Treatments for Children’s Migraine Headaches

Children can develop migraines just like adults do. Your child may experience sudden and severe pain behind her eyes, accompanied by a sick feeling in the stomach. Pay attention to your child’s headache complaints to ensure you are able to inform the doctor of symptoms and potential environmental causes.


Migraines cause head pain, sensitivity to light and sound, nausea, and stomachaches. Children may also experience tension headaches, characterized by a tight feeling on both sides of the head.
If your child experiences headaches more than 15 days each month, he or she may have chronic daily headaches, which often result from taking pain medications too frequently.

Cluster headaches, the least common headache in children, often disable children with sharp, stabbing pains on one side of the head.

Take your child to the doctor if headaches occur at least once each month and present with vomiting and fever. Also visit the doctor if a headache arises following an injury.


Migraines tend to run in families; therefore, if you have a family history of migraines, it is likely that the headaches your child experiences are migraines as well. Stress and anxiety can cause emotionally triggered migraines.

Dependent upon your child’s symptoms, your family doctor may refer you to a neurologist, who specializes in issues of the brain and nervous system. Blood and imaging tests will be conducted to rule out more serious conditions.


Over-the-counter and prescription medications are available for treating your child’s migraines. If nonsteroidal anti-inflammatory drugs (NSAIDs), such as Tylenol and Motrin, fail to cure your child’s migraine, stronger painkillers and preventative medications should be explored.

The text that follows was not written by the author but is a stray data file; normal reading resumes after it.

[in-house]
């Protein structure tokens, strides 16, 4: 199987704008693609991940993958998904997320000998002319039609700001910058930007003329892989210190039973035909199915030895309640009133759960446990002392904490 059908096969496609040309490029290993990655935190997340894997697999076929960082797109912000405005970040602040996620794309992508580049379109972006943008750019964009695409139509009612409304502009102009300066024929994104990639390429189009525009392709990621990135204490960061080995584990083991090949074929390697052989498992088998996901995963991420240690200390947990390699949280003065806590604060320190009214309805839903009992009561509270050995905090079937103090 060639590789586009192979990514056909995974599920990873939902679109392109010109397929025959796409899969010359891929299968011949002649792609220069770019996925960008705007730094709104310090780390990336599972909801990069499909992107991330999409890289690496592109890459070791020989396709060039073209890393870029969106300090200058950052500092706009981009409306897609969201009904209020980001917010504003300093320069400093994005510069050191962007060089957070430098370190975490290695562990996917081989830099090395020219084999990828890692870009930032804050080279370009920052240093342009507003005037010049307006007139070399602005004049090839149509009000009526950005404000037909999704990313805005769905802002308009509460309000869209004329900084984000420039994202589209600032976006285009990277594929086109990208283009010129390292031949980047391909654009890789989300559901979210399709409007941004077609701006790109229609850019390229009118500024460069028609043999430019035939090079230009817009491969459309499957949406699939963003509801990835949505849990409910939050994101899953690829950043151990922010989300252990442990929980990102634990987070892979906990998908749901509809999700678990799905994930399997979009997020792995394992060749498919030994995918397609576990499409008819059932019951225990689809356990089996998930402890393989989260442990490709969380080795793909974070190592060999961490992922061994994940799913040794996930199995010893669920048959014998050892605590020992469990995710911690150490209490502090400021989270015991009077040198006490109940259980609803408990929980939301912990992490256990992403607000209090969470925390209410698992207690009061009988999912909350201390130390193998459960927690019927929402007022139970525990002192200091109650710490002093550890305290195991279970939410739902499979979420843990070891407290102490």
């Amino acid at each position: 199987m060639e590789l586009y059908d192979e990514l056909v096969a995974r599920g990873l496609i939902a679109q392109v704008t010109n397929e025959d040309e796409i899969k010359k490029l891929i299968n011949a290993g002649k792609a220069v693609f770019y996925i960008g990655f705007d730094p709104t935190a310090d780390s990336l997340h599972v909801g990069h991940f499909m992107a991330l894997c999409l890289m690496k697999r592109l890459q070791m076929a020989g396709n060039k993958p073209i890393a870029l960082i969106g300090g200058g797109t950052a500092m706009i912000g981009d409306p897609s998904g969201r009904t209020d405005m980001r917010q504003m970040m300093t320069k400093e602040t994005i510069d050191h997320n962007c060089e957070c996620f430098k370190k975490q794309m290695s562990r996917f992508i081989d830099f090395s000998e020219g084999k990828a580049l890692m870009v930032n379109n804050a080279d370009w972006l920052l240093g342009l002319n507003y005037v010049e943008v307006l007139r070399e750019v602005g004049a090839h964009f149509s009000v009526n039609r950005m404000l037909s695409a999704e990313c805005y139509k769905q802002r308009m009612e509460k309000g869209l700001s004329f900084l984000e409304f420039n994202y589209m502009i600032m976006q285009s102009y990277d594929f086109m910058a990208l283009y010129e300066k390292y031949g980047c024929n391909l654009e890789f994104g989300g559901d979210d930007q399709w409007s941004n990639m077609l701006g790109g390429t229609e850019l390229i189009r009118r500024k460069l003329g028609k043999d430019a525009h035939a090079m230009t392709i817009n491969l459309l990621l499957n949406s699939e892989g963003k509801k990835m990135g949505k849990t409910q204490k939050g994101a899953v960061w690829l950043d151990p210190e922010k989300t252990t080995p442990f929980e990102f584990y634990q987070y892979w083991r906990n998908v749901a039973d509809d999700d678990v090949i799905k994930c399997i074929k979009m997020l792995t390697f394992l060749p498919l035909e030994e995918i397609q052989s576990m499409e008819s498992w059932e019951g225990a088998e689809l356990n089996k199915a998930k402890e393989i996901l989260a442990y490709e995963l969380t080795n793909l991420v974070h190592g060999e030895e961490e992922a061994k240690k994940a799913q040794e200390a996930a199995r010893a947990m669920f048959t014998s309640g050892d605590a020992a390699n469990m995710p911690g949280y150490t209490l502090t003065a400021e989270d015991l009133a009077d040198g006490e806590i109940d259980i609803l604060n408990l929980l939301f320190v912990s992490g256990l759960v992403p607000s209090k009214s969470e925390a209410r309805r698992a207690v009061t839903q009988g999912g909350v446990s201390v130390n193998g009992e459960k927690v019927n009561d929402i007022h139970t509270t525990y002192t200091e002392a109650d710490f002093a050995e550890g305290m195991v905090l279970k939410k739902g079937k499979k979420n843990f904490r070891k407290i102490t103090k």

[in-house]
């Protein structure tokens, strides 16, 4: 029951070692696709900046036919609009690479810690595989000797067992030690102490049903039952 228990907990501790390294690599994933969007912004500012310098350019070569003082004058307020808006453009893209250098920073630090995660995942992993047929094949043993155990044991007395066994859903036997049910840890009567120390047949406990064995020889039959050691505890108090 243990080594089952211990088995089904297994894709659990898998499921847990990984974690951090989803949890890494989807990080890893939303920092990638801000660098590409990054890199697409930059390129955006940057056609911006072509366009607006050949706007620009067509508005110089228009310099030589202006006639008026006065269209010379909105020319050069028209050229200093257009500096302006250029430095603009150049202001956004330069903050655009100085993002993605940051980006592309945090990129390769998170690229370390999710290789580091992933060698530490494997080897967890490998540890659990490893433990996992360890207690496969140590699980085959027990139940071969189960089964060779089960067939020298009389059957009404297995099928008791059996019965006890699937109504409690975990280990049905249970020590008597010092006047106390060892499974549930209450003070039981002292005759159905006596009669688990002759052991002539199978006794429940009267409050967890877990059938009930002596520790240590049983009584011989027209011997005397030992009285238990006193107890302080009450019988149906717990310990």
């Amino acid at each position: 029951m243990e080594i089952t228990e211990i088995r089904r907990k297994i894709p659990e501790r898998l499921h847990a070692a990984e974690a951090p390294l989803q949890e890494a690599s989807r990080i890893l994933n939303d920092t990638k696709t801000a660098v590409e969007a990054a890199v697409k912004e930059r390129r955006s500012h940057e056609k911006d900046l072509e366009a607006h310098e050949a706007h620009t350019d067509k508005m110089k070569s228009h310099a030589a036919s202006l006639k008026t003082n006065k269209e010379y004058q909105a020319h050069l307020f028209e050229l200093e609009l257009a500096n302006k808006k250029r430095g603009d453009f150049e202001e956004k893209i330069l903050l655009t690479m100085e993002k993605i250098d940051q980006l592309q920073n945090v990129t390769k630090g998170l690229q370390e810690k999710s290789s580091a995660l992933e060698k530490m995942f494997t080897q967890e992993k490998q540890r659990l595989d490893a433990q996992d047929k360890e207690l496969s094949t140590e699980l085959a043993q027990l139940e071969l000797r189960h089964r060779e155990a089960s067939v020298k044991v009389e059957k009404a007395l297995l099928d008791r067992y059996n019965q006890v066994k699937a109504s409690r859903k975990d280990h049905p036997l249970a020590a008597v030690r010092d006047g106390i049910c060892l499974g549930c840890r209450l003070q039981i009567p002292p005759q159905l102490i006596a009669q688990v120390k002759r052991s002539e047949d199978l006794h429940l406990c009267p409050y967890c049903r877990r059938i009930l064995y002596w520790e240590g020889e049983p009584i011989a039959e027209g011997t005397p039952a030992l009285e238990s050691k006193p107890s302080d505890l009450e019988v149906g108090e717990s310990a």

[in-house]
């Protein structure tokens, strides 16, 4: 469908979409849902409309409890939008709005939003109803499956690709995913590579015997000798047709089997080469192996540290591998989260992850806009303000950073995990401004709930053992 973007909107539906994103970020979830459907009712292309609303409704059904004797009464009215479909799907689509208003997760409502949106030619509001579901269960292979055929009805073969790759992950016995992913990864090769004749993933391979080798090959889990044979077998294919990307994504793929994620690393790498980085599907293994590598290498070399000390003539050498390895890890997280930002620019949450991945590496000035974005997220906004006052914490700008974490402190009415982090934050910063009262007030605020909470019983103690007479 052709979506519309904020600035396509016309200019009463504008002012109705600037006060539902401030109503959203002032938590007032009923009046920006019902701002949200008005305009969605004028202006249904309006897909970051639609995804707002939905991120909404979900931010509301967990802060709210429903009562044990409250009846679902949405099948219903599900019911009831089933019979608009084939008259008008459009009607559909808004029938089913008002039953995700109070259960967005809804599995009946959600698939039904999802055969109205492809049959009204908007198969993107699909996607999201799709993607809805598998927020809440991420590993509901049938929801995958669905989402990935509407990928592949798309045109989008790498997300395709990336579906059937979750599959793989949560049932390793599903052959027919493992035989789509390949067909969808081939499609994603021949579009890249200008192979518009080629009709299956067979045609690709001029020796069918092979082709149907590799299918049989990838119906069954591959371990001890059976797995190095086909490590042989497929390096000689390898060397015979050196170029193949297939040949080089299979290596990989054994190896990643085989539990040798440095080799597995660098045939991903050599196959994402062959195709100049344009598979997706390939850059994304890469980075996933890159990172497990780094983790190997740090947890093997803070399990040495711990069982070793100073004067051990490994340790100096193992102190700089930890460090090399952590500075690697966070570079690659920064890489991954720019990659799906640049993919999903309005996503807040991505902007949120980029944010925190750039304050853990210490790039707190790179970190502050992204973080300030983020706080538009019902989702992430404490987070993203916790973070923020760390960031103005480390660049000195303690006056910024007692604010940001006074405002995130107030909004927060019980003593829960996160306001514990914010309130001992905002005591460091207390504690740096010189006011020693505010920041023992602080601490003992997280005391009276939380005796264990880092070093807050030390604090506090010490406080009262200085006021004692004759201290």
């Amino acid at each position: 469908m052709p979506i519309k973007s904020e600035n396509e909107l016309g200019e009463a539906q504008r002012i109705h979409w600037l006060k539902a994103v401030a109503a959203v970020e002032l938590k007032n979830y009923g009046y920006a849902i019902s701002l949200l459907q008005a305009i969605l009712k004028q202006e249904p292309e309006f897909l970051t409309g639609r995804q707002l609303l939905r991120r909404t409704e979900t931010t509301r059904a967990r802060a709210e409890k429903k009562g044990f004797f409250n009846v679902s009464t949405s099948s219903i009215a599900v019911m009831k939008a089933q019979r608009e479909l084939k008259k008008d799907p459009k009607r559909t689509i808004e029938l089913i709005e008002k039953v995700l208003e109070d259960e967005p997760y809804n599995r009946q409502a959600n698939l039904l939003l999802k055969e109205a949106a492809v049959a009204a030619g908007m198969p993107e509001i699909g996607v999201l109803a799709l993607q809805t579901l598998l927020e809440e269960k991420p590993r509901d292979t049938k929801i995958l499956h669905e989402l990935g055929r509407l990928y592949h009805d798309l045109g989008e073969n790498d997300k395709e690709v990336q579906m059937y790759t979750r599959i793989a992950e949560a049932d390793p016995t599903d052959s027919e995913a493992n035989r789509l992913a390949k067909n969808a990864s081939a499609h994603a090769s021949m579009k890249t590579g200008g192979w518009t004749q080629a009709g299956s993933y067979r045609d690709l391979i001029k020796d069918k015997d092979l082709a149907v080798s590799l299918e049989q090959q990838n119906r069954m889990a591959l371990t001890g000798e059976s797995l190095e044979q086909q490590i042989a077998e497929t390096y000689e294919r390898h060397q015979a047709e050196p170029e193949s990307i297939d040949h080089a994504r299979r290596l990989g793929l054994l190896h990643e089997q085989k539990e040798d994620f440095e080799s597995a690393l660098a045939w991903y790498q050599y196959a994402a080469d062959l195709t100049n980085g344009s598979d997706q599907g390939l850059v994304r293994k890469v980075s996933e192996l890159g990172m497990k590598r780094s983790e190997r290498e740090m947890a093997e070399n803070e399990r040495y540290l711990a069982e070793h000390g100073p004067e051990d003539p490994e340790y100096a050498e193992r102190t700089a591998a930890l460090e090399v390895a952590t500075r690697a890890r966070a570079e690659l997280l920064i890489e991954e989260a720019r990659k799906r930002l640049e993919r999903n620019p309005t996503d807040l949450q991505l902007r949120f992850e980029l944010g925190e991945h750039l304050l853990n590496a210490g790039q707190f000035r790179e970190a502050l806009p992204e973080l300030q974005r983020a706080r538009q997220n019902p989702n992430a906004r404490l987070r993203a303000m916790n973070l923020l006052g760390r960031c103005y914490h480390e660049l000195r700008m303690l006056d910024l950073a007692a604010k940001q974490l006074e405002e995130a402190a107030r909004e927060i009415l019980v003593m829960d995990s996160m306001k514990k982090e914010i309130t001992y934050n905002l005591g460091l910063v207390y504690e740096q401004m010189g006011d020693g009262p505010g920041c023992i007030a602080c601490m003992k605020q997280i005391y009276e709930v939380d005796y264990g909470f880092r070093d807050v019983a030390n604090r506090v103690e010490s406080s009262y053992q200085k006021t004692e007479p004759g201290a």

Combination medications, including acetaminophen combined with a sedative, may more effectively treat your child’s migraine. Ask your child’s doctor if combination medications, such as Midrin, would help your child.

Since medications can be addictive and often lose their effectiveness over time, you should also introduce your child to therapeutic options, such as relaxation therapy. A therapist can help your child with breathing exercises and progressive muscle relaxation to help your child’s body relax. The therapist may also encourage your child to participate in biofeedback exercises, which involves hooking your child up to a device that monitors heart rate and blood pressure, and then teaches your child to relax enough to lower heart rate and blood pressure. These activities should be practiced so that when your child is likely to encounter a stressful situation, she will have control over how much the stress affects his or her body.

At the onset of a migraine, encourage your child to rest in a dark room where she will not be interrupted. Sleep can restore normal brain function and relieve pain. Soak a wash cloth in cold water and place it on your child’s forehead as she rests.

Treatments will vary based on your child’s symptoms and age.

Children can develop migraines just like adults do. Your child may experience sudden and severe pain behind her eyes